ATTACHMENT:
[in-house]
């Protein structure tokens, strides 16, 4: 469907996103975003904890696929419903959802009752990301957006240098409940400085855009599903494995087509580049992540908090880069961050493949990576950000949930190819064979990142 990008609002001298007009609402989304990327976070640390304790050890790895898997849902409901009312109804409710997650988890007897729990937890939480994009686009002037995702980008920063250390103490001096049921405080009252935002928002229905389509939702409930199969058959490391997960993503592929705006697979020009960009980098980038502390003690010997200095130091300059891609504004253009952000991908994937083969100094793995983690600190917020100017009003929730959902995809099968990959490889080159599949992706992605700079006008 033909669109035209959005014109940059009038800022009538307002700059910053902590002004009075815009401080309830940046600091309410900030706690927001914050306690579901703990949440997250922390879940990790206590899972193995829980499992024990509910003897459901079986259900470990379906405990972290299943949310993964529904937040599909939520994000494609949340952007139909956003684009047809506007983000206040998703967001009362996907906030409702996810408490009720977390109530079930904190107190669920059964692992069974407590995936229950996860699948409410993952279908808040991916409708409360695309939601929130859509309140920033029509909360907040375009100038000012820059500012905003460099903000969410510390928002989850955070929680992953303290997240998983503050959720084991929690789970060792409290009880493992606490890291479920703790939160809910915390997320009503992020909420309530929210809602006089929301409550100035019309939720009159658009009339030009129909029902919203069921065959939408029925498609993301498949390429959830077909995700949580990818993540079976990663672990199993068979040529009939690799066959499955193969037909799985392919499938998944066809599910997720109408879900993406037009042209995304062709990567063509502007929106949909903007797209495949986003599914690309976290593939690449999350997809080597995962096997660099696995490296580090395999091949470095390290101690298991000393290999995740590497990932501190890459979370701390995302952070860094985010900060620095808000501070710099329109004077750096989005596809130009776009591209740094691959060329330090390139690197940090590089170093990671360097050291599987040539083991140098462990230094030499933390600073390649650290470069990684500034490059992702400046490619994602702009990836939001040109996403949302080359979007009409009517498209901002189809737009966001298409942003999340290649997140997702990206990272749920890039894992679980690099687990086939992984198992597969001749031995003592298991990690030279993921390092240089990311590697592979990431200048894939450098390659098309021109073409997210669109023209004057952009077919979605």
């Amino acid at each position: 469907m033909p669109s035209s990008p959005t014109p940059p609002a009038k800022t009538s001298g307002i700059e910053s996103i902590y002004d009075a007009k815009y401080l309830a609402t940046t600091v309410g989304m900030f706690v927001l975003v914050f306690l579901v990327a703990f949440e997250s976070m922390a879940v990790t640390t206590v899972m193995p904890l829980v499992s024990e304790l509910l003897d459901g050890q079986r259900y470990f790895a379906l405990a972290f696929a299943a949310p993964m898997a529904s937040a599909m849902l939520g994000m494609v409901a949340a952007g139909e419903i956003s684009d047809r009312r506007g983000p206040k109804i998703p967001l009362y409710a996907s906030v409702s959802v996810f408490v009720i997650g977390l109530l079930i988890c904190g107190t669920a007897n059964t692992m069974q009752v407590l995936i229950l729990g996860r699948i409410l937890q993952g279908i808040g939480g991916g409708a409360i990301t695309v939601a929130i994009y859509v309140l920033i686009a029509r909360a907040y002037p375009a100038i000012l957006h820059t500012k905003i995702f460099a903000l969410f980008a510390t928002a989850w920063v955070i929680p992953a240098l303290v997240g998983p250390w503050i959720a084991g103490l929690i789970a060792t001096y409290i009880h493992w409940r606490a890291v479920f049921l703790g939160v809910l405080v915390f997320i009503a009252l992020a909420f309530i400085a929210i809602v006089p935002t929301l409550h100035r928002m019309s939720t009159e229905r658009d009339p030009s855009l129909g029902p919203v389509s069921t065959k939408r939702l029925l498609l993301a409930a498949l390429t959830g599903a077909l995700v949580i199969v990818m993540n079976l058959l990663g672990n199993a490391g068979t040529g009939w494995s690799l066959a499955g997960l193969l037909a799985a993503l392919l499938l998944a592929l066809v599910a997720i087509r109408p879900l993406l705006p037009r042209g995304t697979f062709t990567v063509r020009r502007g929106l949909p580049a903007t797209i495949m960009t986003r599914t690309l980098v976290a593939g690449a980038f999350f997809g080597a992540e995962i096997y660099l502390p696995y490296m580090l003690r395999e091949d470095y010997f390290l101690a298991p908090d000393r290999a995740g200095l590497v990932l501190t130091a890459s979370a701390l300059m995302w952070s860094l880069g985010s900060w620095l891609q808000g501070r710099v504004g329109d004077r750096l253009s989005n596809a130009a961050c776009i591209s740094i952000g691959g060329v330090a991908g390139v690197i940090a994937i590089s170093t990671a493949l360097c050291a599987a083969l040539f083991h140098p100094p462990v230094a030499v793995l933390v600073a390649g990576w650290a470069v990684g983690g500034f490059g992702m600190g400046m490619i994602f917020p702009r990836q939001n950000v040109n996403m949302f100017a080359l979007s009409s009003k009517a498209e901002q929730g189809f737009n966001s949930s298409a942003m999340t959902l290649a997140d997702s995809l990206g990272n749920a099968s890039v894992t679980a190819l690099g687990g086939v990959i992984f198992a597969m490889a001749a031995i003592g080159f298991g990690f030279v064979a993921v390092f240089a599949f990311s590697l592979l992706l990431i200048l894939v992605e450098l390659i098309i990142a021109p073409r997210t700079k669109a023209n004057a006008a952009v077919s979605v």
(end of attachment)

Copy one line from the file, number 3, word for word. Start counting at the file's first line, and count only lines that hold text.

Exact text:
């Amino acid at each position: 469907m033909p669109s035209s990008p959005t014109p940059p609002a009038k800022t009538s001298g307002i700059e910053s996103i902590y002004d009075a007009k815009y401080l309830a609402t940046t600091v309410g989304m900030f706690v927001l975003v914050f306690l579901v990327a703990f949440e997250s976070m922390a879940v990790t640390t206590v899972m193995p904890l829980v499992s024990e304790l509910l003897d459901g050890q079986r259900y470990f790895a379906l405990a972290f696929a299943a949310p993964m898997a529904s937040a599909m849902l939520g994000m494609v409901a949340a952007g139909e419903i956003s684009d047809r009312r506007g983000p206040k109804i998703p967001l009362y409710a996907s906030v409702s959802v996810f408490v009720i997650g977390l109530l079930i988890c904190g107190t669920a007897n059964t692992m069974q009752v407590l995936i229950l729990g996860r699948i409410l937890q993952g279908i808040g939480g991916g409708a409360i990301t695309v939601a929130i994009y859509v309140l920033i686009a029509r909360a907040y002037p375009a100038i000012l957006h820059t500012k905003i995702f460099a903000l969410f980008a510390t928002a989850w920063v955070i929680p992953a240098l303290v997240g998983p250390w503050i959720a084991g103490l929690i789970a060792t001096y409290i009880h493992w409940r606490a890291v479920f049921l703790g939160v809910l405080v915390f997320i009503a009252l992020a909420f309530i400085a929210i809602v006089p935002t929301l409550h100035r928002m019309s939720t009159e229905r658009d009339p030009s855009l129909g029902p919203v389509s069921t065959k939408r939702l029925l498609l993301a409930a498949l390429t959830g599903a077909l995700v949580i199969v990818m993540n079976l058959l990663g672990n199993a490391g068979t040529g009939w494995s690799l066959a499955g997960l193969l037909a799985a993503l392919l499938l998944a592929l066809v599910a997720i087509r109408p879900l993406l705006p037009r042209g995304t697979f062709t990567v063509r020009r502007g929106l949909p580049a903007t797209i495949m960009t986003r599914t690309l980098v976290a593939g690449a980038f999350f997809g080597a992540e995962i096997y660099l502390p696995y490296m580090l003690r395999e091949d470095y010997f390290l101690a298991p908090d000393r290999a995740g200095l590497v990932l501190t130091a890459s979370a701390l300059m995302w952070s860094l880069g985010s900060w620095l891609q808000g501070r710099v504004g329109d004077r750096l253009s989005n596809a130009a961050c776009i591209s740094i952000g691959g060329v330090a991908g390139v690197i940090a994937i590089s170093t990671a493949l360097c050291a599987a083969l040539f083991h140098p100094p462990v230094a030499v793995l933390v600073a390649g990576w650290a470069v990684g983690g500034f490059g992702m600190g400046m490619i994602f917020p702009r990836q939001n950000v040109n996403m949302f100017a080359l979007s009409s009003k009517a498209e901002q929730g189809f737009n966001s949930s298409a942003m999340t959902l290649a997140d997702s995809l990206g990272n749920a099968s890039v894992t679980a190819l690099g687990g086939v990959i992984f198992a597969m490889a001749a031995i003592g080159f298991g990690f030279v064979a993921v390092f240089a599949f990311s590697l592979l992706l990431i200048l894939v992605e450098l390659i098309i990142a021109p073409r997210t700079k669109a023209n004057a006008a952009v077919s979605v």